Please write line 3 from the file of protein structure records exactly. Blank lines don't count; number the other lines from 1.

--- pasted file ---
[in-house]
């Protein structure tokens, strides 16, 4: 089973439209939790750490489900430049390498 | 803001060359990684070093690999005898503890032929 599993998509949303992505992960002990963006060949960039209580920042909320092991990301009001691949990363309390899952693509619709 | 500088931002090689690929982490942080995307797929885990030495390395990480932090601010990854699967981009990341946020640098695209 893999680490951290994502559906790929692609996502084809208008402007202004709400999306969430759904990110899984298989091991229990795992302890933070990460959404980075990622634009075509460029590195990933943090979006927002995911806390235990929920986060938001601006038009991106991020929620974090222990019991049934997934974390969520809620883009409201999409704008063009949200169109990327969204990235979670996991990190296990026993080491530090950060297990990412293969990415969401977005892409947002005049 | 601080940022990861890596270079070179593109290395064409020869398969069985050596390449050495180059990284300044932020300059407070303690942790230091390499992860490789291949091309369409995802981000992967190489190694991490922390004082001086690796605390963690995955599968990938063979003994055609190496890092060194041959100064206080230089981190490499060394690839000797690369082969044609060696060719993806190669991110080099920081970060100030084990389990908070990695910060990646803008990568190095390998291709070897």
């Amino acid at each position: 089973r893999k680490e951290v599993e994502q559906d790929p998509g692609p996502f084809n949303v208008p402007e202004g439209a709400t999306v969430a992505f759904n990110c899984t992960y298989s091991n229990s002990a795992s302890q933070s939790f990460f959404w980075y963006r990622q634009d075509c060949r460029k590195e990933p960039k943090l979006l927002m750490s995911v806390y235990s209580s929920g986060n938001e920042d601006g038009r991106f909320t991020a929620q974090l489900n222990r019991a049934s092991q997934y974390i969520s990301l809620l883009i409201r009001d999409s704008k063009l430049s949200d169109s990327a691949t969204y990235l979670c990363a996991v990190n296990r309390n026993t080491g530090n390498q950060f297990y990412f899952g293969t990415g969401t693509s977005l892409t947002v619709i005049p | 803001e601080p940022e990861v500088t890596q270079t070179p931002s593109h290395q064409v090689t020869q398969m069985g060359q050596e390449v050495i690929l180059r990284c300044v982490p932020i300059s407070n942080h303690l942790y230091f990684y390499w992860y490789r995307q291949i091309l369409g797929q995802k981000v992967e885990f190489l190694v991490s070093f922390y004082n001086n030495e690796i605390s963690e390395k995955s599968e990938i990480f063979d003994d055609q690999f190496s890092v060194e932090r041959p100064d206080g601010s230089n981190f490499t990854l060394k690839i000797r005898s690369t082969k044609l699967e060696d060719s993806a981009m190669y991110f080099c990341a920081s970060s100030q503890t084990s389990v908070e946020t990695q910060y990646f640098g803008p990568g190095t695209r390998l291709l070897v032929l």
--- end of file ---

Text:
């Amino acid at each position: 089973r893999k680490e951290v599993e994502q559906d790929p998509g692609p996502f084809n949303v208008p402007e202004g439209a709400t999306v969430a992505f759904n990110c899984t992960y298989s091991n229990s002990a795992s302890q933070s939790f990460f959404w980075y963006r990622q634009d075509c060949r460029k590195e990933p960039k943090l979006l927002m750490s995911v806390y235990s209580s929920g986060n938001e920042d601006g038009r991106f909320t991020a929620q974090l489900n222990r019991a049934s092991q997934y974390i969520s990301l809620l883009i409201r009001d999409s704008k063009l430049s949200d169109s990327a691949t969204y990235l979670c990363a996991v990190n296990r309390n026993t080491g530090n390498q950060f297990y990412f899952g293969t990415g969401t693509s977005l892409t947002v619709i005049p | 803001e601080p940022e990861v500088t890596q270079t070179p931002s593109h290395q064409v090689t020869q398969m069985g060359q050596e390449v050495i690929l180059r990284c300044v982490p932020i300059s407070n942080h303690l942790y230091f990684y390499w992860y490789r995307q291949i091309l369409g797929q995802k981000v992967e885990f190489l190694v991490s070093f922390y004082n001086n030495e690796i605390s963690e390395k995955s599968e990938i990480f063979d003994d055609q690999f190496s890092v060194e932090r041959p100064d206080g601010s230089n981190f490499t990854l060394k690839i000797r005898s690369t082969k044609l699967e060696d060719s993806a981009m190669y991110f080099c990341a920081s970060s100030q503890t084990s389990v908070e946020t990695q910060y990646f640098g803008p990568g190095t695209r390998l291709l070897v032929l």